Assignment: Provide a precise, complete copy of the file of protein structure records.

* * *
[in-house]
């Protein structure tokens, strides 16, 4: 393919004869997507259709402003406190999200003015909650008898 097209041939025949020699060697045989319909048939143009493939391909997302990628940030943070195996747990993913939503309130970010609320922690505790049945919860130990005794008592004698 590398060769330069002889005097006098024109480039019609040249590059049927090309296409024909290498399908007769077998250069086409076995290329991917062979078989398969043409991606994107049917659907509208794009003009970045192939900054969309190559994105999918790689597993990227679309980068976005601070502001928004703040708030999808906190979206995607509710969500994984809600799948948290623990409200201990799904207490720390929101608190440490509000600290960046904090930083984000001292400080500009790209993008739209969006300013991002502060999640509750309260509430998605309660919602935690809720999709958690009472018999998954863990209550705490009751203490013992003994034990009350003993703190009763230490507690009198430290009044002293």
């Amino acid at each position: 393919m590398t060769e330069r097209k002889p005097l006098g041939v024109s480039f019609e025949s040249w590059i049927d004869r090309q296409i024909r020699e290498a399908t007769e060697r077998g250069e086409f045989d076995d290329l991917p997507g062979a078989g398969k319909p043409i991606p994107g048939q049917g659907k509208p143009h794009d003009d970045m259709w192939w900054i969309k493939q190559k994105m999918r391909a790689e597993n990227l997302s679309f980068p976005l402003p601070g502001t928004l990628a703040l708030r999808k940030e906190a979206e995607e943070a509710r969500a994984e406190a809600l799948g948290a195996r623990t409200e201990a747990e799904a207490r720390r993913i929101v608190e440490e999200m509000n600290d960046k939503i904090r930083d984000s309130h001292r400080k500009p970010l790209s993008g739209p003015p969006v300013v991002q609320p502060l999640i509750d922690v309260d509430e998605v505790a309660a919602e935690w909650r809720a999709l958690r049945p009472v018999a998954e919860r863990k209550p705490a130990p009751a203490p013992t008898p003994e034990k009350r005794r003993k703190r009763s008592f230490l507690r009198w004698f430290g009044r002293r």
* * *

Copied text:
[in-house]
């Protein structure tokens, strides 16, 4: 393919004869997507259709402003406190999200003015909650008898 097209041939025949020699060697045989319909048939143009493939391909997302990628940030943070195996747990993913939503309130970010609320922690505790049945919860130990005794008592004698 590398060769330069002889005097006098024109480039019609040249590059049927090309296409024909290498399908007769077998250069086409076995290329991917062979078989398969043409991606994107049917659907509208794009003009970045192939900054969309190559994105999918790689597993990227679309980068976005601070502001928004703040708030999808906190979206995607509710969500994984809600799948948290623990409200201990799904207490720390929101608190440490509000600290960046904090930083984000001292400080500009790209993008739209969006300013991002502060999640509750309260509430998605309660919602935690809720999709958690009472018999998954863990209550705490009751203490013992003994034990009350003993703190009763230490507690009198430290009044002293």
């Amino acid at each position: 393919m590398t060769e330069r097209k002889p005097l006098g041939v024109s480039f019609e025949s040249w590059i049927d004869r090309q296409i024909r020699e290498a399908t007769e060697r077998g250069e086409f045989d076995d290329l991917p997507g062979a078989g398969k319909p043409i991606p994107g048939q049917g659907k509208p143009h794009d003009d970045m259709w192939w900054i969309k493939q190559k994105m999918r391909a790689e597993n990227l997302s679309f980068p976005l402003p601070g502001t928004l990628a703040l708030r999808k940030e906190a979206e995607e943070a509710r969500a994984e406190a809600l799948g948290a195996r623990t409200e201990a747990e799904a207490r720390r993913i929101v608190e440490e999200m509000n600290d960046k939503i904090r930083d984000s309130h001292r400080k500009p970010l790209s993008g739209p003015p969006v300013v991002q609320p502060l999640i509750d922690v309260d509430e998605v505790a309660a919602e935690w909650r809720a999709l958690r049945p009472v018999a998954e919860r863990k209550p705490a130990p009751a203490p013992t008898p003994e034990k009350r005794r003993k703190r009763s008592f230490l507690r009198w004698f430290g009044r002293r």